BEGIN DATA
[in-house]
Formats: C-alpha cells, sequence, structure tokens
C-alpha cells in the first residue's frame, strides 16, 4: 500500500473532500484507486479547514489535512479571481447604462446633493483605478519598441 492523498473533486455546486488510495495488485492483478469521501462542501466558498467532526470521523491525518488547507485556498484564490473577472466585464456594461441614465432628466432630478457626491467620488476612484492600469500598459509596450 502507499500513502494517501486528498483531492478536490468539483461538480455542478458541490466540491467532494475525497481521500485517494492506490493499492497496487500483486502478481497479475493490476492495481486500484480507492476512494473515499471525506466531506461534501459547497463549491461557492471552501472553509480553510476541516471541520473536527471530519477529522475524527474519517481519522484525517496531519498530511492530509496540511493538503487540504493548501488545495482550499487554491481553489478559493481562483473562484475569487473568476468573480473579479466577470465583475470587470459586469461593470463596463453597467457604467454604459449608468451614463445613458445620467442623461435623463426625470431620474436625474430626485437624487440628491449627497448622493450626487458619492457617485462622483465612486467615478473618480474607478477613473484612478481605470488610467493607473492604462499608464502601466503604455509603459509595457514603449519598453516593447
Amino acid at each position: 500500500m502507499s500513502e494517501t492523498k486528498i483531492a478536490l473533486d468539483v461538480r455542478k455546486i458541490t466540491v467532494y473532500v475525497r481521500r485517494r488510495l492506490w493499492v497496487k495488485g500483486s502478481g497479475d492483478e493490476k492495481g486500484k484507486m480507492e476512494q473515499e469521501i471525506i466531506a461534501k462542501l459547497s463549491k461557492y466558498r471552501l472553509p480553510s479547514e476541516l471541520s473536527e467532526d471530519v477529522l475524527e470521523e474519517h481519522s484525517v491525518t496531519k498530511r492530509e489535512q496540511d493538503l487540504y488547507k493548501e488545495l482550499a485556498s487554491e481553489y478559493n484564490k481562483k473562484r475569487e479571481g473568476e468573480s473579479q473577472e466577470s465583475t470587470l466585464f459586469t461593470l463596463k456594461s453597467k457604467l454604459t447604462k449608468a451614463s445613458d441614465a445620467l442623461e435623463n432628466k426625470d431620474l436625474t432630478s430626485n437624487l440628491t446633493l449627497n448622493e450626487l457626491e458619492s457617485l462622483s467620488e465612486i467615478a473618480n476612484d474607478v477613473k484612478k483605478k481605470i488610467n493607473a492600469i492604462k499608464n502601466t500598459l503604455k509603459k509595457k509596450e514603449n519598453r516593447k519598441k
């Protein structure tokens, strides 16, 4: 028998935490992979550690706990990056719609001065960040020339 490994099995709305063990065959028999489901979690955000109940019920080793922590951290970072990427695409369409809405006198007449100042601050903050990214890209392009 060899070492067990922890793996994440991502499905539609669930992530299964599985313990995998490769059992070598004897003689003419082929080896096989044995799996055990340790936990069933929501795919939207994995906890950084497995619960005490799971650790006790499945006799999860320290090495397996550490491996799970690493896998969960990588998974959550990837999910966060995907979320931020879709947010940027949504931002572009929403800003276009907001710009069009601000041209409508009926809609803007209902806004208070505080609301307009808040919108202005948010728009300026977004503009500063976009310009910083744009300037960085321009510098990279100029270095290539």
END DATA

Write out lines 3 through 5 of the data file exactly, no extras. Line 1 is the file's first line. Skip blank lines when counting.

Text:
C-alpha cells in the first residue's frame, strides 16, 4: 500500500473532500484507486479547514489535512479571481447604462446633493483605478519598441 492523498473533486455546486488510495495488485492483478469521501462542501466558498467532526470521523491525518488547507485556498484564490473577472466585464456594461441614465432628466432630478457626491467620488476612484492600469500598459509596450 502507499500513502494517501486528498483531492478536490468539483461538480455542478458541490466540491467532494475525497481521500485517494492506490493499492497496487500483486502478481497479475493490476492495481486500484480507492476512494473515499471525506466531506461534501459547497463549491461557492471552501472553509480553510476541516471541520473536527471530519477529522475524527474519517481519522484525517496531519498530511492530509496540511493538503487540504493548501488545495482550499487554491481553489478559493481562483473562484475569487473568476468573480473579479466577470465583475470587470459586469461593470463596463453597467457604467454604459449608468451614463445613458445620467442623461435623463426625470431620474436625474430626485437624487440628491449627497448622493450626487458619492457617485462622483465612486467615478473618480474607478477613473484612478481605470488610467493607473492604462499608464502601466503604455509603459509595457514603449519598453516593447
Amino acid at each position: 500500500m502507499s500513502e494517501t492523498k486528498i483531492a478536490l473533486d468539483v461538480r455542478k455546486i458541490t466540491v467532494y473532500v475525497r481521500r485517494r488510495l492506490w493499492v497496487k495488485g500483486s502478481g497479475d492483478e493490476k492495481g486500484k484507486m480507492e476512494q473515499e469521501i471525506i466531506a461534501k462542501l459547497s463549491k461557492y466558498r471552501l472553509p480553510s479547514e476541516l471541520s473536527e467532526d471530519v477529522l475524527e470521523e474519517h481519522s484525517v491525518t496531519k498530511r492530509e489535512q496540511d493538503l487540504y488547507k493548501e488545495l482550499a485556498s487554491e481553489y478559493n484564490k481562483k473562484r475569487e479571481g473568476e468573480s473579479q473577472e466577470s465583475t470587470l466585464f459586469t461593470l463596463k456594461s453597467k457604467l454604459t447604462k449608468a451614463s445613458d441614465a445620467l442623461e435623463n432628466k426625470d431620474l436625474t432630478s430626485n437624487l440628491t446633493l449627497n448622493e450626487l457626491e458619492s457617485l462622483s467620488e465612486i467615478a473618480n476612484d474607478v477613473k484612478k483605478k481605470i488610467n493607473a492600469i492604462k499608464n502601466t500598459l503604455k509603459k509595457k509596450e514603449n519598453r516593447k519598441k
């Protein structure tokens, strides 16, 4: 028998935490992979550690706990990056719609001065960040020339 490994099995709305063990065959028999489901979690955000109940019920080793922590951290970072990427695409369409809405006198007449100042601050903050990214890209392009 060899070492067990922890793996994440991502499905539609669930992530299964599985313990995998490769059992070598004897003689003419082929080896096989044995799996055990340790936990069933929501795919939207994995906890950084497995619960005490799971650790006790499945006799999860320290090495397996550490491996799970690493896998969960990588998974959550990837999910966060995907979320931020879709947010940027949504931002572009929403800003276009907001710009069009601000041209409508009926809609803007209902806004208070505080609301307009808040919108202005948010728009300026977004503009500063976009310009910083744009300037960085321009510098990279100029270095290539």